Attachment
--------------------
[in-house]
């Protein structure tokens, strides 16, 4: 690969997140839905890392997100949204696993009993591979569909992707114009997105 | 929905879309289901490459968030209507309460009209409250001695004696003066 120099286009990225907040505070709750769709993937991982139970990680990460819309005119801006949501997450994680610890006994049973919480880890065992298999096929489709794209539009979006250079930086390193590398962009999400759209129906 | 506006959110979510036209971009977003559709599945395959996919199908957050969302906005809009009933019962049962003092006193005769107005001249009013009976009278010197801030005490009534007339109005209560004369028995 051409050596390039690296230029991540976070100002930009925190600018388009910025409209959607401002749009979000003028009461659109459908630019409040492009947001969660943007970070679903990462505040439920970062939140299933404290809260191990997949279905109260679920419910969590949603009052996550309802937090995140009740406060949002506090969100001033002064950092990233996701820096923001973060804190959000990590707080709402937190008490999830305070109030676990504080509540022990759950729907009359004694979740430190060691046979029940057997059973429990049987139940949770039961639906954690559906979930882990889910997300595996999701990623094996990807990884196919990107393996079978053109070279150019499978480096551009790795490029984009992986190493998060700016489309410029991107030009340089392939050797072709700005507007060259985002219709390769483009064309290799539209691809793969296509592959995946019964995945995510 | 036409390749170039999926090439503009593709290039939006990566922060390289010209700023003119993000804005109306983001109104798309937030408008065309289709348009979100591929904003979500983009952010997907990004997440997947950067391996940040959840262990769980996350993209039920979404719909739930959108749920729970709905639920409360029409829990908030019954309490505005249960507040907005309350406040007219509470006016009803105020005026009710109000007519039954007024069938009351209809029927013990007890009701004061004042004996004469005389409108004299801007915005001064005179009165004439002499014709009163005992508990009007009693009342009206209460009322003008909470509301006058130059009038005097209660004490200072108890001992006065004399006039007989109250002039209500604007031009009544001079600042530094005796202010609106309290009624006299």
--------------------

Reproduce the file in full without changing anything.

[in-house]
């Protein structure tokens, strides 16, 4: 690969997140839905890392997100949204696993009993591979569909992707114009997105 | 929905879309289901490459968030209507309460009209409250001695004696003066 120099286009990225907040505070709750769709993937991982139970990680990460819309005119801006949501997450994680610890006994049973919480880890065992298999096929489709794209539009979006250079930086390193590398962009999400759209129906 | 506006959110979510036209971009977003559709599945395959996919199908957050969302906005809009009933019962049962003092006193005769107005001249009013009976009278010197801030005490009534007339109005209560004369028995 051409050596390039690296230029991540976070100002930009925190600018388009910025409209959607401002749009979000003028009461659109459908630019409040492009947001969660943007970070679903990462505040439920970062939140299933404290809260191990997949279905109260679920419910969590949603009052996550309802937090995140009740406060949002506090969100001033002064950092990233996701820096923001973060804190959000990590707080709402937190008490999830305070109030676990504080509540022990759950729907009359004694979740430190060691046979029940057997059973429990049987139940949770039961639906954690559906979930882990889910997300595996999701990623094996990807990884196919990107393996079978053109070279150019499978480096551009790795490029984009992986190493998060700016489309410029991107030009340089392939050797072709700005507007060259985002219709390769483009064309290799539209691809793969296509592959995946019964995945995510 | 036409390749170039999926090439503009593709290039939006990566922060390289010209700023003119993000804005109306983001109104798309937030408008065309289709348009979100591929904003979500983009952010997907990004997440997947950067391996940040959840262990769980996350993209039920979404719909739930959108749920729970709905639920409360029409829990908030019954309490505005249960507040907005309350406040007219509470006016009803105020005026009710109000007519039954007024069938009351209809029927013990007890009701004061004042004996004469005389409108004299801007915005001064005179009165004439002499014709009163005992508990009007009693009342009206209460009322003008909470509301006058130059009038005097209660004490200072108890001992006065004399006039007989109250002039209500604007031009009544001079600042530094005796202010609106309290009624006299």